However, according to a recent The New York Times report,9 “the fine print accompanying a quiz app that collected the information said it could also be used commercially.” Facebook also does not appear to have had a verification protocol in place to make sure app developers were complying with Facebook’s data sharing rules.

New Criminal Probe Underway

All of that is now coming to a head as yet another criminal investigation into Facebook’s data sharing deals gets underway.10 According to The New York Times,11 a federal grand jury is looking at partnerships that gave tech companies and device makers broad access to Facebook users’ information,” and Facebook may now be facing FTC fines in the billions rather than hundreds of millions.12

Facebook stands accused of providing “deep access to users’ personal information” to a wide variety of business partners, allowing these companies to override privacy settings set by the user to access their data. This, despite Facebook claiming it discontinued this practice in 2015. According to The New York Times:13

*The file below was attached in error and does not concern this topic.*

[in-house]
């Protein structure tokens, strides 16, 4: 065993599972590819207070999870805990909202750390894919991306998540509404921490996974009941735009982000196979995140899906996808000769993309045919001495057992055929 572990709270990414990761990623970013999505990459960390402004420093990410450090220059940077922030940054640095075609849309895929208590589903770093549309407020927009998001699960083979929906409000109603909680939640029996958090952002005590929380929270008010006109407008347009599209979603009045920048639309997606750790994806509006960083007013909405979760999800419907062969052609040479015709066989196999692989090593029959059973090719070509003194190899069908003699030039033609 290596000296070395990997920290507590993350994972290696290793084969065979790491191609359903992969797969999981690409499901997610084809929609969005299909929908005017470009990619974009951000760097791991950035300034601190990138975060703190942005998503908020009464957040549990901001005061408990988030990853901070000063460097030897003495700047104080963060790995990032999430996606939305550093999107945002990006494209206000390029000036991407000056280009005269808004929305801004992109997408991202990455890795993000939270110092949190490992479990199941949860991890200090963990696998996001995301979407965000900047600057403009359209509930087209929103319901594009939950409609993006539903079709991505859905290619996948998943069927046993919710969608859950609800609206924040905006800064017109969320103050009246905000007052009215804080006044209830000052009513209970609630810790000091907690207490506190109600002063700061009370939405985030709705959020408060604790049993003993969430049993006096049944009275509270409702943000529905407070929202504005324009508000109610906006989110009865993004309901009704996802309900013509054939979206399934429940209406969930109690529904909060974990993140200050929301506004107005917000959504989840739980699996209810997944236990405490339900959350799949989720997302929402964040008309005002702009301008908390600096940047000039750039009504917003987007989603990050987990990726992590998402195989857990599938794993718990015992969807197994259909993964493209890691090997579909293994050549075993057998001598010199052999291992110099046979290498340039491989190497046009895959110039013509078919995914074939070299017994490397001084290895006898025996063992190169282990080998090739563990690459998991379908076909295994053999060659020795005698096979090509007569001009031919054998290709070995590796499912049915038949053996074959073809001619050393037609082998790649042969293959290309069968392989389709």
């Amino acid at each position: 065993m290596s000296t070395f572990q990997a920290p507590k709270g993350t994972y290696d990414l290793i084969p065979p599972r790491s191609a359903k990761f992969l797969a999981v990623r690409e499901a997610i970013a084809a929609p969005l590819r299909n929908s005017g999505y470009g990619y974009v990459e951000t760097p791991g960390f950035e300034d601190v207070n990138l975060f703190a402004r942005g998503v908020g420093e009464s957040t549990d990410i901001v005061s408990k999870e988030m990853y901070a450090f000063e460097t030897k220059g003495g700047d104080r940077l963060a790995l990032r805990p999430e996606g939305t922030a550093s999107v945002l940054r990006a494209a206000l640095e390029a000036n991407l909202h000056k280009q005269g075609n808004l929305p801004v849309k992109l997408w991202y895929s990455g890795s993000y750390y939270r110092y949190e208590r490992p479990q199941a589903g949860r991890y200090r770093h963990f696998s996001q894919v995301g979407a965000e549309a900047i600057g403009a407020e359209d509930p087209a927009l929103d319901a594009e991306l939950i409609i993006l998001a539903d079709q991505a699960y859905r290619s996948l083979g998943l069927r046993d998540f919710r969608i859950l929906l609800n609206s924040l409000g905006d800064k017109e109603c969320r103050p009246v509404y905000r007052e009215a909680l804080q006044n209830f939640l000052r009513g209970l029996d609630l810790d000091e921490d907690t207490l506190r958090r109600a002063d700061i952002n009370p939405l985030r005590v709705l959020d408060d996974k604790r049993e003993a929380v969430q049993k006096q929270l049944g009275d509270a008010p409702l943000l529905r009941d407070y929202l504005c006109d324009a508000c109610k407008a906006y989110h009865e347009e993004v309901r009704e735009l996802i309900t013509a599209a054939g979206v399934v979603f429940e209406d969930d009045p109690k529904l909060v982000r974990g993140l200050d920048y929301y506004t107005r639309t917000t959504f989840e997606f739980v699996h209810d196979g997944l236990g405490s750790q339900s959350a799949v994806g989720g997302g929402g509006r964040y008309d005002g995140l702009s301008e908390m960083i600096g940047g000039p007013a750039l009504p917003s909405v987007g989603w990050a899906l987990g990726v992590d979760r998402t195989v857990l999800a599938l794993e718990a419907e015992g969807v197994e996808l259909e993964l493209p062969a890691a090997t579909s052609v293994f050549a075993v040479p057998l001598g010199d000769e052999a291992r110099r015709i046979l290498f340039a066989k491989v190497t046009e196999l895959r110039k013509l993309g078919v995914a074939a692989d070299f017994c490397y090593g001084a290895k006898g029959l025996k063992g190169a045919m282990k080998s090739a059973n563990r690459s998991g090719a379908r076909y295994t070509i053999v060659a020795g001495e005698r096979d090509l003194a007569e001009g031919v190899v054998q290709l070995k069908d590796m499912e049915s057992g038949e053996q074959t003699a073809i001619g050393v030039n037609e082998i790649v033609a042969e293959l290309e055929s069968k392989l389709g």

“The sharing deals empowered Microsoft’s Bing search engine to map out the friends of virtually all Facebook users without their explicit consent, and allowed Amazon to obtain users’ names and contact information through their friends.

Apple was able to hide from Facebook users all indicators that its devices were even asking for data … Facebook has aggressively defended the partnerships, saying they were permitted under a provision in the FTC agreement that covered service providers — companies that acted as extensions of the social network.”

Zuckerberg Reveals Plan to Morph Facebook Into Encrypted Messaging Platform

Despite a clear history of rampant privacy violations, Zuckerberg has now unveiled his latest plan for Facebook, saying the company will be shifting away from being a platform for public sharing, toward “encrypted, ephemeral communications,”14 meaning messages would not only be encrypted, but they would also be automatically deleted after a certain amount of time (unless the user opted to store it longer).

As explained in the video commentary by Verge,15 above, there are benefits and drawbacks to the plan — if anything actually comes from it — and governments and law enforcement are likely to resist its implementation. Zuckerberg’s plan was detailed in a March 6, 2019, blog post.16

“In this note, I’ll outline our vision and principles around building a privacy-focused messaging and social networking platform,” Zuckerberg writes.

“Over the last 15 years, Facebook and Instagram have helped people connect with friends, communities and interests in the digital equivalent of a town square. But people increasingly also want to connect privately in the digital equivalent of the living room …